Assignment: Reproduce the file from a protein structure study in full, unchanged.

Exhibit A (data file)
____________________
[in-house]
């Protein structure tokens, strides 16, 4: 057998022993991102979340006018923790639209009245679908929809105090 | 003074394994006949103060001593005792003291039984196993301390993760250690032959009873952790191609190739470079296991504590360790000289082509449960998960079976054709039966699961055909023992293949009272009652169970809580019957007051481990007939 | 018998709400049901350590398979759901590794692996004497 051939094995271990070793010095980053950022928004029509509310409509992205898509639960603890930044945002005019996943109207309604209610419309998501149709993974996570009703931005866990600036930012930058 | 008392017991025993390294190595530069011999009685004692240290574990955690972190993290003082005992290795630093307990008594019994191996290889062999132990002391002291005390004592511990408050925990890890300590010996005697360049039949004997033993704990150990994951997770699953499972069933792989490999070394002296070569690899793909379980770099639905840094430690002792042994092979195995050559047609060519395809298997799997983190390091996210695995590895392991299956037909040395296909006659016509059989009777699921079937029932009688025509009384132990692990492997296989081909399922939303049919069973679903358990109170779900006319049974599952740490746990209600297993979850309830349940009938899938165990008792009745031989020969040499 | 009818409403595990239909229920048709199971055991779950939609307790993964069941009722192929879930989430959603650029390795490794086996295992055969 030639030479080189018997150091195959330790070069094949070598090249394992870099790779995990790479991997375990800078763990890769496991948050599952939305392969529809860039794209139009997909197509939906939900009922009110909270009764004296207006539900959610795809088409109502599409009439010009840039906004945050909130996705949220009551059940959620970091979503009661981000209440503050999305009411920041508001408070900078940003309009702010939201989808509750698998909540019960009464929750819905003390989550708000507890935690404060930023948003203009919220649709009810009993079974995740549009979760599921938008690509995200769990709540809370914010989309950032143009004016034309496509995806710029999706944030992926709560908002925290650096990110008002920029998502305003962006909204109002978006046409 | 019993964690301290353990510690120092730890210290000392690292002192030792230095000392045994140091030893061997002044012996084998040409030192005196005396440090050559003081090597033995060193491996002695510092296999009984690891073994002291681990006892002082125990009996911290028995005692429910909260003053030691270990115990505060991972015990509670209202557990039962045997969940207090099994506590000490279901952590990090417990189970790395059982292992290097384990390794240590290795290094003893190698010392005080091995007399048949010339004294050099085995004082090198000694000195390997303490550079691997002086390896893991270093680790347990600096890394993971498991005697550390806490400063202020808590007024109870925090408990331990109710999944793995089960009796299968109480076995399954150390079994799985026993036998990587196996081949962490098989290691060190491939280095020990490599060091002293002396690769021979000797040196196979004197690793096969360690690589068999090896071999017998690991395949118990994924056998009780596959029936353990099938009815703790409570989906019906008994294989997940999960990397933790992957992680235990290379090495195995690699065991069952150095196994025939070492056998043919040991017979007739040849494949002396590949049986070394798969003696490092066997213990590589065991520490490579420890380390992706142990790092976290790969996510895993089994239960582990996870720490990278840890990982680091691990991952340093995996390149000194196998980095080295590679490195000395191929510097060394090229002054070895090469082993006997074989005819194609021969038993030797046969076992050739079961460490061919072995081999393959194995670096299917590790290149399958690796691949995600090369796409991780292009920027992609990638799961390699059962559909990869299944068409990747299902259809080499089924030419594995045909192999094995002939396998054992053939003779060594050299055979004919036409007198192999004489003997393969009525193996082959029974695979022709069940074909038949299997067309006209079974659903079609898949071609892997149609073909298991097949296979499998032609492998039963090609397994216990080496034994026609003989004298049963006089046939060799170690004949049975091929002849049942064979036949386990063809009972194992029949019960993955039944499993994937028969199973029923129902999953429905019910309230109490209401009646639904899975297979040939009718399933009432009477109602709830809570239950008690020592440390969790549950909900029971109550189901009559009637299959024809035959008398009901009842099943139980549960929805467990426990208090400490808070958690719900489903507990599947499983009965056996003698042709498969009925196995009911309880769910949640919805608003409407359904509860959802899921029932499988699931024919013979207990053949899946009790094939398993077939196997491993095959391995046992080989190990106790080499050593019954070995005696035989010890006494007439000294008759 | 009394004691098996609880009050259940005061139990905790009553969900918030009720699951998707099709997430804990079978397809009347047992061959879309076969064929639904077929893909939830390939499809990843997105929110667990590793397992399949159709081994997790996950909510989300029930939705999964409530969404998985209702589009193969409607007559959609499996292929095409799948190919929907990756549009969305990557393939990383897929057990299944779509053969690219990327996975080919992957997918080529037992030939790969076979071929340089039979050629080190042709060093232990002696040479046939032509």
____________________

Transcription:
[in-house]
């Protein structure tokens, strides 16, 4: 057998022993991102979340006018923790639209009245679908929809105090 | 003074394994006949103060001593005792003291039984196993301390993760250690032959009873952790191609190739470079296991504590360790000289082509449960998960079976054709039966699961055909023992293949009272009652169970809580019957007051481990007939 | 018998709400049901350590398979759901590794692996004497 051939094995271990070793010095980053950022928004029509509310409509992205898509639960603890930044945002005019996943109207309604209610419309998501149709993974996570009703931005866990600036930012930058 | 008392017991025993390294190595530069011999009685004692240290574990955690972190993290003082005992290795630093307990008594019994191996290889062999132990002391002291005390004592511990408050925990890890300590010996005697360049039949004997033993704990150990994951997770699953499972069933792989490999070394002296070569690899793909379980770099639905840094430690002792042994092979195995050559047609060519395809298997799997983190390091996210695995590895392991299956037909040395296909006659016509059989009777699921079937029932009688025509009384132990692990492997296989081909399922939303049919069973679903358990109170779900006319049974599952740490746990209600297993979850309830349940009938899938165990008792009745031989020969040499 | 009818409403595990239909229920048709199971055991779950939609307790993964069941009722192929879930989430959603650029390795490794086996295992055969 030639030479080189018997150091195959330790070069094949070598090249394992870099790779995990790479991997375990800078763990890769496991948050599952939305392969529809860039794209139009997909197509939906939900009922009110909270009764004296207006539900959610795809088409109502599409009439010009840039906004945050909130996705949220009551059940959620970091979503009661981000209440503050999305009411920041508001408070900078940003309009702010939201989808509750698998909540019960009464929750819905003390989550708000507890935690404060930023948003203009919220649709009810009993079974995740549009979760599921938008690509995200769990709540809370914010989309950032143009004016034309496509995806710029999706944030992926709560908002925290650096990110008002920029998502305003962006909204109002978006046409 | 019993964690301290353990510690120092730890210290000392690292002192030792230095000392045994140091030893061997002044012996084998040409030192005196005396440090050559003081090597033995060193491996002695510092296999009984690891073994002291681990006892002082125990009996911290028995005692429910909260003053030691270990115990505060991972015990509670209202557990039962045997969940207090099994506590000490279901952590990090417990189970790395059982292992290097384990390794240590290795290094003893190698010392005080091995007399048949010339004294050099085995004082090198000694000195390997303490550079691997002086390896893991270093680790347990600096890394993971498991005697550390806490400063202020808590007024109870925090408990331990109710999944793995089960009796299968109480076995399954150390079994799985026993036998990587196996081949962490098989290691060190491939280095020990490599060091002293002396690769021979000797040196196979004197690793096969360690690589068999090896071999017998690991395949118990994924056998009780596959029936353990099938009815703790409570989906019906008994294989997940999960990397933790992957992680235990290379090495195995690699065991069952150095196994025939070492056998043919040991017979007739040849494949002396590949049986070394798969003696490092066997213990590589065991520490490579420890380390992706142990790092976290790969996510895993089994239960582990996870720490990278840890990982680091691990991952340093995996390149000194196998980095080295590679490195000395191929510097060394090229002054070895090469082993006997074989005819194609021969038993030797046969076992050739079961460490061919072995081999393959194995670096299917590790290149399958690796691949995600090369796409991780292009920027992609990638799961390699059962559909990869299944068409990747299902259809080499089924030419594995045909192999094995002939396998054992053939003779060594050299055979004919036409007198192999004489003997393969009525193996082959029974695979022709069940074909038949299997067309006209079974659903079609898949071609892997149609073909298991097949296979499998032609492998039963090609397994216990080496034994026609003989004298049963006089046939060799170690004949049975091929002849049942064979036949386990063809009972194992029949019960993955039944499993994937028969199973029923129902999953429905019910309230109490209401009646639904899975297979040939009718399933009432009477109602709830809570239950008690020592440390969790549950909900029971109550189901009559009637299959024809035959008398009901009842099943139980549960929805467990426990208090400490808070958690719900489903507990599947499983009965056996003698042709498969009925196995009911309880769910949640919805608003409407359904509860959802899921029932499988699931024919013979207990053949899946009790094939398993077939196997491993095959391995046992080989190990106790080499050593019954070995005696035989010890006494007439000294008759 | 009394004691098996609880009050259940005061139990905790009553969900918030009720699951998707099709997430804990079978397809009347047992061959879309076969064929639904077929893909939830390939499809990843997105929110667990590793397992399949159709081994997790996950909510989300029930939705999964409530969404998985209702589009193969409607007559959609499996292929095409799948190919929907990756549009969305990557393939990383897929057990299944779509053969690219990327996975080919992957997918080529037992030939790969076979071929340089039979050629080190042709060093232990002696040479046939032509």